Let us start with the standard disclaimer for circumstances like these. I know S.L. Dove Cooper, and will probably speak to her today. She’s a good egg, she’s critiqued lots of my works, she’s a friend. I picked up this particular book based on which of her books she thought would work for me. The review is, of course, my honest opinion without conscious fear or favour; the honesty includes the possibility it is there subconsciously. I’ll let you decide on that.
Well. Without conscious fear I say. There’s always the slight worry when picking up a friend’s book that you’ll have to go “errrrr…”. So maybe make that ‘not much conscious fear’. Fortunately, that did not come up.
The Shimmering Prayer of Sûkiurâq is the tale of Oibe Ekêmai, who we first see fretting over thaes test to become one of the lêqnaemi, dancers who weave magic with their steps. There is no other life plan; the only other thing Oibe knows how to do is outwitting “cattle six times out of twelve”. Fortunately, thae succeed.
A lot of what The Shimmering Prayer of Sûkiurâq is about is in the above paragraph. It is for the most part a small scale fantasy, one of everyday magics and hopes and dreams, all interwoven into people’s thoughts and society’s fabric. It is an inclusive fantasy, one centered around non-binary and queer characters’ adventures. The prose is littered with tiny little bits of poetry and humour from Oibe’s perspective and it the feeling of character and place created by them that really drew me into this story.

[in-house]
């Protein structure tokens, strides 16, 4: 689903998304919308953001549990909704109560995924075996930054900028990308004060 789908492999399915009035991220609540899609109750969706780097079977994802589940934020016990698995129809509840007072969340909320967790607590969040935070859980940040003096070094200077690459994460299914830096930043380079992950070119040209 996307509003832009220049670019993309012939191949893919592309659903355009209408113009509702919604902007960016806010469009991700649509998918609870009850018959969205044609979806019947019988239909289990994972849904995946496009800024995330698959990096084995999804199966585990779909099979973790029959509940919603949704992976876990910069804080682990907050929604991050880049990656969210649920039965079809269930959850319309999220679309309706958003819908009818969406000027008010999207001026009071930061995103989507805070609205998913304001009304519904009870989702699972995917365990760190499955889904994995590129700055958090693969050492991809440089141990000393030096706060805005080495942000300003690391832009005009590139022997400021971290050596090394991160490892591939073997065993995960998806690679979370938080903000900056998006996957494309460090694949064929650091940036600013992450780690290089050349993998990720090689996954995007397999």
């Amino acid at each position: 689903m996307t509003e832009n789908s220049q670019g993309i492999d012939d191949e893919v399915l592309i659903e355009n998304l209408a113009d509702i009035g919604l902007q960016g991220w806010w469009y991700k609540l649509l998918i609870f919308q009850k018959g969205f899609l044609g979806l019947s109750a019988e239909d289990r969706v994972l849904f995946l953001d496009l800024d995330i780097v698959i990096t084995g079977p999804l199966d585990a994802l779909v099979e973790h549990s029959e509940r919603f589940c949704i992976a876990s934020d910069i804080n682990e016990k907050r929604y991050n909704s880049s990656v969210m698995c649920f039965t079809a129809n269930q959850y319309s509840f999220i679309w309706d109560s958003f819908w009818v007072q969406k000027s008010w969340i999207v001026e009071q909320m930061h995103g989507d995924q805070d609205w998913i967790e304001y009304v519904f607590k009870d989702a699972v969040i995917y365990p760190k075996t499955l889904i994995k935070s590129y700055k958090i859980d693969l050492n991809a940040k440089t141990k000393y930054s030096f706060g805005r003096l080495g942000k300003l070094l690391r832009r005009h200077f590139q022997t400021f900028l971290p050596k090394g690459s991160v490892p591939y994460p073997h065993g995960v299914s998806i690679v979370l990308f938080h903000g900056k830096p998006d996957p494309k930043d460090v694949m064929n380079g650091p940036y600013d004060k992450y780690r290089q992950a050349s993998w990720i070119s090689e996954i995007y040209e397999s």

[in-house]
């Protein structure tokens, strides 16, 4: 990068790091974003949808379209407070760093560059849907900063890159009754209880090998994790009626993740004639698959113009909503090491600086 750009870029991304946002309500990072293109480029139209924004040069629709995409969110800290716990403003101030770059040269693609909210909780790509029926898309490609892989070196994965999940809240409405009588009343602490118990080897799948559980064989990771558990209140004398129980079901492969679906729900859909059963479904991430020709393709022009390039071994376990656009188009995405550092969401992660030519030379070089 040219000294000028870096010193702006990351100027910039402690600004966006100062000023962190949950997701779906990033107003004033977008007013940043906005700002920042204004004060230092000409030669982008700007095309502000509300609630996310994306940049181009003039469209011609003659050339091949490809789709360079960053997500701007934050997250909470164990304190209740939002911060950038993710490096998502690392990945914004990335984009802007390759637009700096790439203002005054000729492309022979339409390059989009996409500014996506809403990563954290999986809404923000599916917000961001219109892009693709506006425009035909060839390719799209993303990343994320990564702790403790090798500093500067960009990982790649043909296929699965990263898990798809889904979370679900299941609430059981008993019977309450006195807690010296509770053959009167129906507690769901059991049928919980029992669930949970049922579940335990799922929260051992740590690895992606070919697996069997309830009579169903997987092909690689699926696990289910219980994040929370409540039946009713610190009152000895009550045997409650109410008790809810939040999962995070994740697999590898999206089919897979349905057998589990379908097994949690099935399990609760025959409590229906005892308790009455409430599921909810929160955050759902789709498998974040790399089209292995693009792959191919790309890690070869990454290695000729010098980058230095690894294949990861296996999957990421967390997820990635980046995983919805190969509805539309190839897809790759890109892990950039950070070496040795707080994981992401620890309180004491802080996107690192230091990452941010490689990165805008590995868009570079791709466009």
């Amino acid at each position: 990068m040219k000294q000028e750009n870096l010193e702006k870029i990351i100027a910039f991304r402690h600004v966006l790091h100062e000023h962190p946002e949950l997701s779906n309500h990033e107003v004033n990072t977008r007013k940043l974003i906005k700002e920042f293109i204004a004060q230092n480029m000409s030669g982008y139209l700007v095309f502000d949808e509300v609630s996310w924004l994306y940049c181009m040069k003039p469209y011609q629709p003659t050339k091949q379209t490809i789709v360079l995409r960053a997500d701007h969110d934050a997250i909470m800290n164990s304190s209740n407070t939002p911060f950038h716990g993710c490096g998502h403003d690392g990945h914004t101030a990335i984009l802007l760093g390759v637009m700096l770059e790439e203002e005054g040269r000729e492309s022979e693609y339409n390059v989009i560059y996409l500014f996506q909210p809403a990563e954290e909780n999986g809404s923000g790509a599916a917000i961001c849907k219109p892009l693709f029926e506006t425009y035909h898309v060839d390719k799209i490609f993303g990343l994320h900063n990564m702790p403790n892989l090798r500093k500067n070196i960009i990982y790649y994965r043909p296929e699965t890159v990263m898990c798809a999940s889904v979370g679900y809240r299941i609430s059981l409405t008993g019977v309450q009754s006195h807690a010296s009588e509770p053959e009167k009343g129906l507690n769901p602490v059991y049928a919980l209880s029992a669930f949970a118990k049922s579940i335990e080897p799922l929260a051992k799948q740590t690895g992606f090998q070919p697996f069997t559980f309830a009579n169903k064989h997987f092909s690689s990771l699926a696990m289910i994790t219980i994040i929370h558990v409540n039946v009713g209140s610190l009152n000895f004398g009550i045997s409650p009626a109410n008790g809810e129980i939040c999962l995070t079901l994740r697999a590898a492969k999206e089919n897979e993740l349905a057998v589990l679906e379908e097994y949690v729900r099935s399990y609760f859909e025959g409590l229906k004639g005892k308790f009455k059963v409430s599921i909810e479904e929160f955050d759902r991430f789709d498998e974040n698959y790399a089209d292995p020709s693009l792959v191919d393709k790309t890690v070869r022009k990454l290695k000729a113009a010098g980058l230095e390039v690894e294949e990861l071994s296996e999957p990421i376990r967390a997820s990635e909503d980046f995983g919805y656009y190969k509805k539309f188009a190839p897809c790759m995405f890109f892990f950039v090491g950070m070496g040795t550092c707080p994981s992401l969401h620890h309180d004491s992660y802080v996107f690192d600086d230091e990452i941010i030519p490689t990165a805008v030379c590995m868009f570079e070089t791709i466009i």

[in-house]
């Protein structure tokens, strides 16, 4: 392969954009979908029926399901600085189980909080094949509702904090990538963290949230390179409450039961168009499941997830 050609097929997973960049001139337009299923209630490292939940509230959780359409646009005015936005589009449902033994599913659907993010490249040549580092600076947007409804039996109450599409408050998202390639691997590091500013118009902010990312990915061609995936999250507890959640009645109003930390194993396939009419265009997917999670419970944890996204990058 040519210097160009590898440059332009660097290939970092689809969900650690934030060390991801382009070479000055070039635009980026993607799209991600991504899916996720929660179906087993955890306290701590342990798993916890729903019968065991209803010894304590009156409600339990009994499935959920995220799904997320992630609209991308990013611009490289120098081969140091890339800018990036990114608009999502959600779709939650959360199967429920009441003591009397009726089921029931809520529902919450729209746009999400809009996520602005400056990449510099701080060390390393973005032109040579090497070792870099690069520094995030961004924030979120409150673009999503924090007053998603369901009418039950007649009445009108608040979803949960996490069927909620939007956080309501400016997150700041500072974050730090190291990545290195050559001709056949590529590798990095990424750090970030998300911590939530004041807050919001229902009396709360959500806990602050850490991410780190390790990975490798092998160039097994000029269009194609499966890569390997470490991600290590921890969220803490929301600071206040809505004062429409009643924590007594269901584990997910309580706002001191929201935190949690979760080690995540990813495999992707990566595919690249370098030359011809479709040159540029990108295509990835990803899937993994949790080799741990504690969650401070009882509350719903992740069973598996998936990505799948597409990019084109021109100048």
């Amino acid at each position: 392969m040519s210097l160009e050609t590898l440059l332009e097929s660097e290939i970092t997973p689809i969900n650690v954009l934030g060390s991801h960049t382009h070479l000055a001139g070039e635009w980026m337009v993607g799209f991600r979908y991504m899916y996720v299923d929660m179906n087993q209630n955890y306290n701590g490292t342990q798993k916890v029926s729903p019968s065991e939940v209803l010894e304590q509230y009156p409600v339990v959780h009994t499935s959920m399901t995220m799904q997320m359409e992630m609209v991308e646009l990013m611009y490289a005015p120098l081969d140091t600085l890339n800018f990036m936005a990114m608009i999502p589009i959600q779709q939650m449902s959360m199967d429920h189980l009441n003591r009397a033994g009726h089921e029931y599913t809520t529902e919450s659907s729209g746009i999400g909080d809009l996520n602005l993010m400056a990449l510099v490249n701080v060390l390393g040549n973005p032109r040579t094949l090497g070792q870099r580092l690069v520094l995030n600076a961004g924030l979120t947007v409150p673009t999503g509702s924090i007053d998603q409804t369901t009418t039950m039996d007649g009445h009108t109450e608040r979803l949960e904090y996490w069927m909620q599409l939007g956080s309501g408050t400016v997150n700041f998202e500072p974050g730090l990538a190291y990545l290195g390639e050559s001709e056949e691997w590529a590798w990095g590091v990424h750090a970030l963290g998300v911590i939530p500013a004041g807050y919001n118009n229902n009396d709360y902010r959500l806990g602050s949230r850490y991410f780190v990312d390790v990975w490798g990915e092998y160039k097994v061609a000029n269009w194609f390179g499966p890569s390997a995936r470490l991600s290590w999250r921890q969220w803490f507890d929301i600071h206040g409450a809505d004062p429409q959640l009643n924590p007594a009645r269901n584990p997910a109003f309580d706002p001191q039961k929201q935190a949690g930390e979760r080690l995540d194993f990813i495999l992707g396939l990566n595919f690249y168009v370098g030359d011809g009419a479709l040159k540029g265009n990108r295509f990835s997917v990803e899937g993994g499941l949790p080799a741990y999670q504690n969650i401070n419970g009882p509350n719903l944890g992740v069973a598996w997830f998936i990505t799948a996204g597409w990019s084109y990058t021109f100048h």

Dove Cooper also has a knack for establishing interesting characters quickly, with Oibe’s fellow new lêqnaemi the other stars in what feels like a big, interesting cast for a fairly small book (65 pages in print). She plays off stereotype – Immie instantly reminds me of a thousand other bubbly, happy girls – but she gives them their own voice. They feel fresh in her hands.
Between the writing and the characters I bounced through the pages, with my only real complaint being a desire for a bigger story. The plot itself is fairly simple, most of it being spent in the characters interacting before a catastrophe at the end causes a big action finale. The world hinted at, one of unusual magics and floating cities, is a world I’d be happy to see more of.
Taken for what it is though, The Shimmering Prayer of Sûkiurâq is a delight, a warm and friendly slice of life tale that ends with a tense slice of maybe being sliced. It’s just very readable and as such, I’d recommend it to just about anyone.